The Butcher's Guide to Thanksgiving Turkey

The Butcher's Guide to Thanksgiving Turkey

This year’s turkey market for the Thanksgiving holiday is better than the previous year’s. Last summer we had the worst outbreak of avian flu (bird flu) in the U.S., which wiped out approximately 8 million birds. It caused shortages and limited the availability of larger sized birds. At my butcher shop, I had to convince some customers to make two smaller birds instead of a larger turkey.

The market recovered nicely this year with more birds going to market. Supplies are plentiful, production is up, and prices are slightly down. Yeah!!

Fresh or Frozen?

Frozen turkeys are usually self-basting. This means they are injected with a solution of about 3% of its weight that may contain: margarine, butter, broth, water, salt, or flavor enhancers.  These ingredients help keep the bird from drying out during the cooking process. Check the label for percentage of added solution. Frozen turkeys are chilled to zero degrees Fahrenheit or below. Frozen birds may be more convenient.  You can purchase your frozen bird weeks in advance and store it in your freezer so you’re not running around at the last minute trying to find a turkey. If you buy a frozen bird you will have to plan ahead.  To defrost safely in your refrigerator, it will take about one day for every five pounds of turkey. Leave the bird in its original package and place a drip pan under it so it doesn’t leak onto something else. Never defrost at room temperature!

Fresh turkeys are non-injected and are minimally processed. They contain no artificial ingredients. Fresh birds are chilled between twenty-six and forty degrees Fahrenheit. They do require some special handling to maintain freshness, as most processors only deliver them locally. I always recommend placing an order with your local butcher shop to assure you get the size you want.  You can pick it up one or two days before the holiday. Fresh turkeys do tend to be a little bit more expensive. Brining a fresh turkey is ideal to add flavor and moisture to the bird. Choose the turkey that works best for you!!

Growing trend

We get more and more special requests at my shop to cut the turkey in many different ways.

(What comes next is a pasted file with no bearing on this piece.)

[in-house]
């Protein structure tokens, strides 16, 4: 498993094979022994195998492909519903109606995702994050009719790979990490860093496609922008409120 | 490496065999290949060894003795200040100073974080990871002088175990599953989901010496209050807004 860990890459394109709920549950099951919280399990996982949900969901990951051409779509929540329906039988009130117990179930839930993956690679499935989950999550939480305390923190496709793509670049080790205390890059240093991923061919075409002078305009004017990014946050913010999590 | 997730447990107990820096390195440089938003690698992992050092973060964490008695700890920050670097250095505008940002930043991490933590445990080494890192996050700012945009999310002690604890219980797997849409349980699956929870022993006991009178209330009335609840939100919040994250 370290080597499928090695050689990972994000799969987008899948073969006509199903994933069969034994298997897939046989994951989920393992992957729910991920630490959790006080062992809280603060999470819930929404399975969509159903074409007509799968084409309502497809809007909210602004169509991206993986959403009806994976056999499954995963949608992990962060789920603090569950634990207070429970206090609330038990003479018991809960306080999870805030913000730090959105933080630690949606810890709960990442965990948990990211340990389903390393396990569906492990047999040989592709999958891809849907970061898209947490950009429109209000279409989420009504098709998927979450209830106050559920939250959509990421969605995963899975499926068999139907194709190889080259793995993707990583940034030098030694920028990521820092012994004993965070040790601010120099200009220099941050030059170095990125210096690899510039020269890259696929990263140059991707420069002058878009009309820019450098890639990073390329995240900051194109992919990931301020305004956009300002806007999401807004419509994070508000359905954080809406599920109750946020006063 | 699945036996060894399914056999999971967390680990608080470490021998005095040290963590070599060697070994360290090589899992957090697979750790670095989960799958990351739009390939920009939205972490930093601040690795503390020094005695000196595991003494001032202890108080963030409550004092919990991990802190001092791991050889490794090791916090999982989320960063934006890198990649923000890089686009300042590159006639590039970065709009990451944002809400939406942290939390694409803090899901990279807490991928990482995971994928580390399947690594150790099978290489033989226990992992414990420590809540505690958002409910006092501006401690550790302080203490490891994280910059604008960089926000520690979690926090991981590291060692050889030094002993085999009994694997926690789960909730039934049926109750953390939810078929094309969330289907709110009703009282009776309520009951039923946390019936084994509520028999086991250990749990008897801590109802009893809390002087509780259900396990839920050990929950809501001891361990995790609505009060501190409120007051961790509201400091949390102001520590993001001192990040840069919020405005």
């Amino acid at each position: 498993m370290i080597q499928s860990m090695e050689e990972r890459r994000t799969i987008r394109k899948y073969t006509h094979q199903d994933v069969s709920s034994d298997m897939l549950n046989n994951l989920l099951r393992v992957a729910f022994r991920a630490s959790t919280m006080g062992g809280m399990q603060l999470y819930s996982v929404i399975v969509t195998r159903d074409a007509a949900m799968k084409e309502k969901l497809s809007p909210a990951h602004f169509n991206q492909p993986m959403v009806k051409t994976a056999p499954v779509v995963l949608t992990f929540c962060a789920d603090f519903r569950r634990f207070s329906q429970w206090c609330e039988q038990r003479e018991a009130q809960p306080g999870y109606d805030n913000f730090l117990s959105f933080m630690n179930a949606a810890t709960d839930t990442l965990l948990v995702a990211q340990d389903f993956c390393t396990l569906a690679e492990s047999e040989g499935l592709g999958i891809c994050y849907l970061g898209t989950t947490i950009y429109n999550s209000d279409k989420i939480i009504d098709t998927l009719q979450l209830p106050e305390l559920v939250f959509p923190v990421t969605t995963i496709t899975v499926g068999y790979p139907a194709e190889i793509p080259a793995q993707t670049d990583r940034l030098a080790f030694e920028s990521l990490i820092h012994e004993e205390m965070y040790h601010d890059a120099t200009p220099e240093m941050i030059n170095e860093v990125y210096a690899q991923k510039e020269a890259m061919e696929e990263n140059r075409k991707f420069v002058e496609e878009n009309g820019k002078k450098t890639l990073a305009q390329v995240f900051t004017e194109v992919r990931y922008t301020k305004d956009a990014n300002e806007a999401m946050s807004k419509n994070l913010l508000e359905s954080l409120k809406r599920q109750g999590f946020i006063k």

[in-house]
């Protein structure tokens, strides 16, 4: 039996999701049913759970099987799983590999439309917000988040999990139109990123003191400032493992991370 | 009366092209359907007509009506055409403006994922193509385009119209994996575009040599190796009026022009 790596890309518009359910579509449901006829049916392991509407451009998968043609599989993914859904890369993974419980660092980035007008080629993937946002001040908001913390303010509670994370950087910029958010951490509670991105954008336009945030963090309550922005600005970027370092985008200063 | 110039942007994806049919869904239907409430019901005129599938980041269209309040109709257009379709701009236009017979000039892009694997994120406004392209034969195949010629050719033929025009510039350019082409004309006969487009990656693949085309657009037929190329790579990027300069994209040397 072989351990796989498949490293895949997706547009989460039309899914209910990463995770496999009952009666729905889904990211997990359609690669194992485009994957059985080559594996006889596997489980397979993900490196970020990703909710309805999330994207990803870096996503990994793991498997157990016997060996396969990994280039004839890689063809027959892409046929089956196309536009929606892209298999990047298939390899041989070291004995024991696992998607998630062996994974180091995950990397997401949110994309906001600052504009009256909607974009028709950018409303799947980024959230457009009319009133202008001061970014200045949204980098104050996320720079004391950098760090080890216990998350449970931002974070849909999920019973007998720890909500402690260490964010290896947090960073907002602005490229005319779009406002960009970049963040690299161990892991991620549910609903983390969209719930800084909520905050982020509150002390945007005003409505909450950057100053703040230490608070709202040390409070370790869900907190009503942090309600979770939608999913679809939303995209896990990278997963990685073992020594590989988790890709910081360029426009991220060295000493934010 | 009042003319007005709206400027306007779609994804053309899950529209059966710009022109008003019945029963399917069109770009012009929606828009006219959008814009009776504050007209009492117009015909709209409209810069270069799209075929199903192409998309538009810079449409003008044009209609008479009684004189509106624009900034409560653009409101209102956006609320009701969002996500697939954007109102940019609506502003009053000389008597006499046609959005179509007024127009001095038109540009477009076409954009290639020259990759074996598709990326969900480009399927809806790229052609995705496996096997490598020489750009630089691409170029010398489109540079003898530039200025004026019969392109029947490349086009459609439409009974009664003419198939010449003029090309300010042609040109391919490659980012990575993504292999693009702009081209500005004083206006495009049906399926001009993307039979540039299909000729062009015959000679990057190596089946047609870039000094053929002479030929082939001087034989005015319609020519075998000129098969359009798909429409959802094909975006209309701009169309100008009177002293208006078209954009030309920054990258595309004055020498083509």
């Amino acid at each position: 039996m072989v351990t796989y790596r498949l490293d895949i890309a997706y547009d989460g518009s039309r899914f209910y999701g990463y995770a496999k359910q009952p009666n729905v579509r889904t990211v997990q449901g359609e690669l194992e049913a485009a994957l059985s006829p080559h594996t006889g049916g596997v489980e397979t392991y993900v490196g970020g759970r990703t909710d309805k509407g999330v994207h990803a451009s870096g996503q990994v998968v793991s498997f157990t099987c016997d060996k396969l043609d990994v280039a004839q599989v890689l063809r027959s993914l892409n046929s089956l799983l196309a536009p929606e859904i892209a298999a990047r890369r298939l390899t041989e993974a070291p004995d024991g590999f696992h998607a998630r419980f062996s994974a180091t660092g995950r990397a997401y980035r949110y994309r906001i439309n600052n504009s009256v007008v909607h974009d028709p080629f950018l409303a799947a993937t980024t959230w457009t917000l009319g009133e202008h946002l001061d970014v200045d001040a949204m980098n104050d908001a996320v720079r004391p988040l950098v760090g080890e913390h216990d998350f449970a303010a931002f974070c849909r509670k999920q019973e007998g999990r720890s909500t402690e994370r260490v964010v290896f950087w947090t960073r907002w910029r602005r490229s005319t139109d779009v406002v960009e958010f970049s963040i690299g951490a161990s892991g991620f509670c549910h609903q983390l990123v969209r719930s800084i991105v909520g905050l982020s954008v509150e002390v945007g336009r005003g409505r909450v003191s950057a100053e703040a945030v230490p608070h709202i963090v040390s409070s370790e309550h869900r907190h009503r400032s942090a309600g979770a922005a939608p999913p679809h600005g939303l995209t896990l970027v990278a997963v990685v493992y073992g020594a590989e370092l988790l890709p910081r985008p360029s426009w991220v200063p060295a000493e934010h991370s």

Some like to have us cut the bird into 8 individual pieces to reduce the grilling time.

Others want us to bone the breast so they can stuff it with a variety of fresh herbs or homemade stuffing.

The most popular request from my customers is to spatchcock the bird. This reduces the bird’s grilling time and will give it a nice presentation. 

A few of my tips

  • Turkey parts are also available for you to purchase.  You can buy extra drumsticks, thighs, wings, or breasts to make along with your whole turkey. This will ensure that everyone is satisfied and you will have no shortage of the favorite parts!
  • Remember to order your turkey early so that you get the turkey you want and the right size. I suggest a serving size of one pound per person (one and half if you have big eaters or want left overs).

Preparation

Start by making a list of the things you are going to need. Do you have enough fuel for the grill? Do you need any pans, special seasoning, spices, or utensils? Don’t rely on the pop-up timer; always use an instant read thermometer to check your turkey for doneness.

Some interesting facts

  • 88% of Americans will eat turkey on Thanksgiving.
  • 46 million turkeys will be consumed on that day.
  • Turkey is low in fat and high in protein.
  • Turkey is the fourth most popular protein behind chicken, beef, and pork.
  • Both Hen and Tom turkeys have the same meat ratio and should be equally tender.

For more information about how to make this your best every Thanksgiving click here, here and here

What are your thoughts?

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